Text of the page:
My mother once told me that soon after I was born, when it was clear she wouldn’t be able to have any more children, my father made the following pronouncement: “John is an only child and we are not going to spoil him.” I watched myself follow this injunction with Bip. I set strict limits around playtime. I would romp and tussled with him and play tug of war with an old slipper. But then with his excitement revving up, I would feel a powerful urge to disengage. “That’s enough for today,” my inner Strict Father would say and I would pull back my energy and focus instead on answering emails or quietly reading a book. My father had done the same to me when he had withdrawn to his office and busied himself with church matters. He had been the organist and choirmaster as well as treasurer on the parish council and his free time was rationed. Part of me empathised with Bip as he looked at me with those doleful eyes, willing me to carry on playing. But my Strict Father was resolute and would not be won over.

Control was a big issue between us - especially when Bip was selectively deaf to my commands. If he didn’t stay when he was told or come when I called him, I would feel a pang of anxiety, immediately followed by a smouldering anger. He would look at me for a second as if to say, “You’re kidding. No way!”, and then be off, leaving me barking helplessly, “Come here when I tell you to!!” When I finally got him back on the leash my Controlling Father would scold him for being so disobedient. Bip would act contrite for a while, head down and tail between his legs, but pretty soon his tail would be up, his eyes sparkling and he would be on the look out for the next adventure. Secretly my buried Rebel admired and adored him, willing him to cut loose whenever he got the chance.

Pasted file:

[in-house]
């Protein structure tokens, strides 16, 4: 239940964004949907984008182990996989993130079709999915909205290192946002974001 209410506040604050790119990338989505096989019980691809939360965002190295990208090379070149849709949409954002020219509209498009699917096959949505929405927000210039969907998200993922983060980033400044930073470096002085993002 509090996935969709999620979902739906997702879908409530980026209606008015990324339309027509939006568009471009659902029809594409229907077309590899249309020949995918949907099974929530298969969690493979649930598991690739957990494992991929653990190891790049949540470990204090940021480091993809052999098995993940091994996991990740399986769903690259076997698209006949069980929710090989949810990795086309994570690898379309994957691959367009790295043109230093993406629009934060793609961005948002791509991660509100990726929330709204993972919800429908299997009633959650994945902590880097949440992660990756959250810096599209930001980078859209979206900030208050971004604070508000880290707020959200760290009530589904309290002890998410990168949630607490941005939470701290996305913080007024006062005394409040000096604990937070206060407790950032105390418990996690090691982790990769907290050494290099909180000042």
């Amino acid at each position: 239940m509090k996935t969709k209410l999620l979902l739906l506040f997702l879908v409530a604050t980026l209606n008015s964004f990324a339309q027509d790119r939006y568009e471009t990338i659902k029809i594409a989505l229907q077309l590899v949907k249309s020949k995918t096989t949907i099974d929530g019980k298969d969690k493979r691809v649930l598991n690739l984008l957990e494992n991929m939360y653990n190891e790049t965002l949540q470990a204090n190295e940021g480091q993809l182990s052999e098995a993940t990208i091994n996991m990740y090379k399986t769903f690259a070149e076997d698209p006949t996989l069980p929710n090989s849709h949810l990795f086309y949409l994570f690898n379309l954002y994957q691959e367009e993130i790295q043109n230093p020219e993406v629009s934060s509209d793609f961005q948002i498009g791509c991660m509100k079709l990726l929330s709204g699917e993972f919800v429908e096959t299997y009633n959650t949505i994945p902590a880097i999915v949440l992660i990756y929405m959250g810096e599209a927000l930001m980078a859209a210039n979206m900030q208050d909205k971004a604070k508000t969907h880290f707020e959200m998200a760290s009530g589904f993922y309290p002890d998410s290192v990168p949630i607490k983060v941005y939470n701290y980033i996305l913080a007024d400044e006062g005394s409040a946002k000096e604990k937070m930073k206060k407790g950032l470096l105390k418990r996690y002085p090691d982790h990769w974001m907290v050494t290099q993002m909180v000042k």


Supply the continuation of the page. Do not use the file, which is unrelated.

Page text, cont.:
When I gave him treats, groomed him or told him how handsome he was, I would feel my Nurturing Mother glow inwardly. But this would always be accompanied by twinges of guilt - I was after all breaking the golden rule and spoiling him. My self-esteem would be affected by people’s reactions to him. If someone ignored him I would feel upset - as if I had been personally shunned. On the other hand, when people petted and admired him for being such a handsome and clever dog, I would hear my Proud Parent say to himself “That’s my boy!”